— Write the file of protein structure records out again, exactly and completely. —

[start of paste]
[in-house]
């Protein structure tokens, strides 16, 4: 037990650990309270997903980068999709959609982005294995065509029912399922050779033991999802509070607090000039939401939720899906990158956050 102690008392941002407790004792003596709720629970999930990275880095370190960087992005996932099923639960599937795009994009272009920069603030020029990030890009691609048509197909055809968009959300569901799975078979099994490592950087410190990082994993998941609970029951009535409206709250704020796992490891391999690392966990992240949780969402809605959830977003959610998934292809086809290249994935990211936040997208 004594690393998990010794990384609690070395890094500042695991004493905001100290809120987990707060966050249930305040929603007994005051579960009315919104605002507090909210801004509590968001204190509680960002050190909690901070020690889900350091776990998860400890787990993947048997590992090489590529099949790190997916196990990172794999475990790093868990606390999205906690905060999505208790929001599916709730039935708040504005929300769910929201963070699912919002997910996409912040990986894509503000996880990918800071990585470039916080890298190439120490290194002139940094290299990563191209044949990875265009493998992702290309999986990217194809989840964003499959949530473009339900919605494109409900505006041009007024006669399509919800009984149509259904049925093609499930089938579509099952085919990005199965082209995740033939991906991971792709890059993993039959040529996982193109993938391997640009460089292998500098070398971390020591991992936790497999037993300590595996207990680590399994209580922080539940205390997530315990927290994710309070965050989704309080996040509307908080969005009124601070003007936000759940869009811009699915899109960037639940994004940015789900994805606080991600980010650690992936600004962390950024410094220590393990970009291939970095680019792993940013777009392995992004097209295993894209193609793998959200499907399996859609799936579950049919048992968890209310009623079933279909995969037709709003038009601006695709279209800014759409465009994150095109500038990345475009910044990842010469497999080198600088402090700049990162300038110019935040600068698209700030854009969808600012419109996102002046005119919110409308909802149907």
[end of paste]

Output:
[in-house]
């Protein structure tokens, strides 16, 4: 037990650990309270997903980068999709959609982005294995065509029912399922050779033991999802509070607090000039939401939720899906990158956050 102690008392941002407790004792003596709720629970999930990275880095370190960087992005996932099923639960599937795009994009272009920069603030020029990030890009691609048509197909055809968009959300569901799975078979099994490592950087410190990082994993998941609970029951009535409206709250704020796992490891391999690392966990992240949780969402809605959830977003959610998934292809086809290249994935990211936040997208 004594690393998990010794990384609690070395890094500042695991004493905001100290809120987990707060966050249930305040929603007994005051579960009315919104605002507090909210801004509590968001204190509680960002050190909690901070020690889900350091776990998860400890787990993947048997590992090489590529099949790190997916196990990172794999475990790093868990606390999205906690905060999505208790929001599916709730039935708040504005929300769910929201963070699912919002997910996409912040990986894509503000996880990918800071990585470039916080890298190439120490290194002139940094290299990563191209044949990875265009493998992702290309999986990217194809989840964003499959949530473009339900919605494109409900505006041009007024006669399509919800009984149509259904049925093609499930089938579509099952085919990005199965082209995740033939991906991971792709890059993993039959040529996982193109993938391997640009460089292998500098070398971390020591991992936790497999037993300590595996207990680590399994209580922080539940205390997530315990927290994710309070965050989704309080996040509307908080969005009124601070003007936000759940869009811009699915899109960037639940994004940015789900994805606080991600980010650690992936600004962390950024410094220590393990970009291939970095680019792993940013777009392995992004097209295993894209193609793998959200499907399996859609799936579950049919048992968890209310009623079933279909995969037709709003038009601006695709279209800014759409465009994150095109500038990345475009910044990842010469497999080198600088402090700049990162300038110019935040600068698209700030854009969808600012419109996102002046005119919110409308909802149907």